NEWTON, N.C. — Nearly a year after a freckled-faced 10-year-old's remains were found among piles of dead animals in North Carolina's rural Caldwell County, her stepmother pleaded guilty to her murder Thursday, in a courtroom crowded by reporters.
Elisa Baker, 43, was sentenced to about 15 to 18 years in prison by Judge Timothy Kincaid after he heard several hours of testimony from investigators, followed by emotional statements from the parents of victim Zahra Baker.
The hearing opened Thursday morning at the Catawba County Courthouse with Baker and her attorney, Scott Reilly, entering a guilty plea, as part of an agreement with prosecutors. Baker pleaded guilty to second-degree murder, aggravated by her admissions that she abused Zahra and tried to throw investigators off her path. Elisa Baker also pleaded guilty to six minor charges.
Perhaps the most emotional moments came in the afternoon, when Emily Dietrich, Zahra Baker's biological mother, and Adam Baker, the girl's father, made statements to the court.
Dietrich, who traveled to North Carolina from Australia, where she gave birth to Zahra and where the young girl spent the first eight years of her life, said her daughter's death "traumatized my family to the point of ripping it apart."
"We are trying to understand how such horrible things can happen to beautiful people," she added.
Then Dietrich added, "I wonder if Zahra is at peace. Is she cold, or is she somewhere the sun always shines? Is she wet, or does she feel the warmth of swimming through a wonderful dream?"
Adam Baker aimed his comments at his wife, saying, "Elisa, I trusted you with the most precious thing in my life. You not only lied to me, you lied to Zahra.
"There are no words to explain the hate I have for you, and the pain and loss I suffer every day."
Elisa Baker, who went from the United States to Australia to marry Adam Baker and then moved back to North Carolina with him and Zahra in 2008, looked straight ahead and avoided glancing at her husband as he spoke.
Reilly, Elisa Baker's attorney, asked Kincaid for mercy and apologized to Adam Baker in his remarks.
"Elisa is emotionally devastated and wrecked," he said. "The only thing she wishes me to convey is that she is deeply sorry for the hurt she has caused."
Reilly then said to the judge, "Elisa had a choice. She could have kept her mouth shut, and this case never would have been solved. For once, she did the right thing."
Earlier Thursday, clad in a pink Catawba County jail uniform with her dark hair pulled back from her pale face in a tight braid, she answered Kincaid's questions in a soft voice.
She has been held since February and offered the pleas as preparations for her trial continued.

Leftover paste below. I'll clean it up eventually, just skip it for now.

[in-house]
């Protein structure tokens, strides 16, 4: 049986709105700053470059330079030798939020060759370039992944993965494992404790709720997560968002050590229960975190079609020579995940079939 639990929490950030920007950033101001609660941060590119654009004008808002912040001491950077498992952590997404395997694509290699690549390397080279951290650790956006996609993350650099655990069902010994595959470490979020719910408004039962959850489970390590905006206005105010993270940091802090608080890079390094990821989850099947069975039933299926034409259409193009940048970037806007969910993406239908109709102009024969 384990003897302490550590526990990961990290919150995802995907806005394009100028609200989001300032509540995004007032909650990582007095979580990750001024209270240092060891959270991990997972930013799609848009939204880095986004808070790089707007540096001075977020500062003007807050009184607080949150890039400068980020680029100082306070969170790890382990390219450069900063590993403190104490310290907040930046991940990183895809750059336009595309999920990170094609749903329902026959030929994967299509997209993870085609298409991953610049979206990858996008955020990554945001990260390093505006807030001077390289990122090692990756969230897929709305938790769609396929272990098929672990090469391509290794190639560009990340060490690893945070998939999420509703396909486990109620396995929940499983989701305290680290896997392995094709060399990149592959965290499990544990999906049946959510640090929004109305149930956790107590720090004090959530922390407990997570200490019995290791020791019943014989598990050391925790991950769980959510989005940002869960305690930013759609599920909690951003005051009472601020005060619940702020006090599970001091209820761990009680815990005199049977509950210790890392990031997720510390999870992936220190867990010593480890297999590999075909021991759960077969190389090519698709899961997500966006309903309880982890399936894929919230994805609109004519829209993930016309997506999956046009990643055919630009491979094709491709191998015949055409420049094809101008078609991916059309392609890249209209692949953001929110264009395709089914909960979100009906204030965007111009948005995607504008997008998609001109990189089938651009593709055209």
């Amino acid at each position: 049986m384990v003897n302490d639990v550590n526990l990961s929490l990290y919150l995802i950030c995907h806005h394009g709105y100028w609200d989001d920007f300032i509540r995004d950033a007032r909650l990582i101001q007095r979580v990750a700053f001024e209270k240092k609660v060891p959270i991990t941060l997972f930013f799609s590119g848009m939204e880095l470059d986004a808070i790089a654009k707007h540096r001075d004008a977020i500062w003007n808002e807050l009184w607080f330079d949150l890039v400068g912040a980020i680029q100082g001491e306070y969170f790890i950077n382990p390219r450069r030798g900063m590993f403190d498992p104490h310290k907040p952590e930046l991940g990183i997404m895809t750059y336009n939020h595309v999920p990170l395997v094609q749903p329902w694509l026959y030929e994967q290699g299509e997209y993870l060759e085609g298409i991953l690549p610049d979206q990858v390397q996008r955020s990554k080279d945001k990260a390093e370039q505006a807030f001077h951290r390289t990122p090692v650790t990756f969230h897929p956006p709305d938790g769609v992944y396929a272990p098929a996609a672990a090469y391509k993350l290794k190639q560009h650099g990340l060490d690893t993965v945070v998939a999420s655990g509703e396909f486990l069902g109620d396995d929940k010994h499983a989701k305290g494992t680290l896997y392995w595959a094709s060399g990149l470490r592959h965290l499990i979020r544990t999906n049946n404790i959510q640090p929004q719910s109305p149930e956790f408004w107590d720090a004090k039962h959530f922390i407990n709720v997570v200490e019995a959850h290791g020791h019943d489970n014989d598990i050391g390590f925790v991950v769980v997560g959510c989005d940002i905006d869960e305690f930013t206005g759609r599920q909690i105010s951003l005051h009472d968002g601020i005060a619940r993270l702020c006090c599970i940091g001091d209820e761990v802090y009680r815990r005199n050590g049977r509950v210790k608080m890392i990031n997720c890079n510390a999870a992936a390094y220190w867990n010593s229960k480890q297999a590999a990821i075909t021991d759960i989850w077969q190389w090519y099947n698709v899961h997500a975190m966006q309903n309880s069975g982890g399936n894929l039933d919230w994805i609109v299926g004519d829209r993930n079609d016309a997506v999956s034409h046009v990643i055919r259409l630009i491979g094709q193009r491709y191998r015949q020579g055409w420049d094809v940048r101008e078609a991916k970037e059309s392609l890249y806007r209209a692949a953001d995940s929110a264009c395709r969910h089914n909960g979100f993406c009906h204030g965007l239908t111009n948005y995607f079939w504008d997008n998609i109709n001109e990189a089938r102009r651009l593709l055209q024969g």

After entering her guilty pleas Thursday morning, investigators spelled out the evidence they would have used against her at trial. Their story began with a false report of an abduction, continued through the discovery of tiny specks of blood on Zahra's recently painted bedroom wall, and ended with accounts of deputies fighting their way through brush to recover her bones in rural Caldwell County.
Adam Baker had no role in his daughter's murder, dismemberment or the scattering of her body parts, police said. Baker leaned forward in his seat on the courtroom's second row, and stared at his clasped hands as they testified.
Zahra had survived two bouts with cancer that left her without one leg and partly deaf.
Suspicion of the Bakers began shortly after Zahra was reported missing last Oct. 9, Hickory, N.C., police investigator David Rockett testified. As police draped the house with yellow tape, Elisa Baker turned to a victim services coordinator: "Are they putting the tape up because they think she was murdered in there?" she asked.
Police had responded to what turned out to be a false abduction note of Adam Baker's employer's daughter. The note was written on a Duke Energy return envelope. Rockett said a Duke Energy bill was found inside the Bakers' small home, where they had moved in July 2010 from Caldwell County.
A paint brush with pink paint on its tips — the color Zahra's bedroom had been recently painted — was among debris found in a backyard fire.
Soon after Hickory police began searching landfills for evidence, particularly a purportedly blood-stained mattress, a lawyer representing Elisa Baker called. She offered help, Hickory Maj. Clyde Deal testified.
Elisa Baker's story was that she had found Zahra dead in her bed. She and Adam concluded they couldn't report it to authorities because Adam Baker is undocumented. Adam Baker told his wife he "would take care of it" and seemed to cut up the girl's body in a bathroom, his wife told police. He told his wife he needed her help in finding places to dispose of the body, she said.
The child's head, right arm, right leg and upper left leg were never recovered.
"It's a fair statement to say that we would not have been at those sites without the information that Elisa Baker shared," Hickory Police Lt. Bobby Grace testified.
But investigators say cellphone records cast doubts on parts of Elisa Baker's story.
The courtroom was nearly filled for the hearing, with a large number of media members joining family members of Elisa Baker and Zahra Baker. The group included at least one reporter from Australia.
The case attracted worldwide attention, as authorities searched several times in October and early November — initially, trying to find the young girl, and then looking for her remains.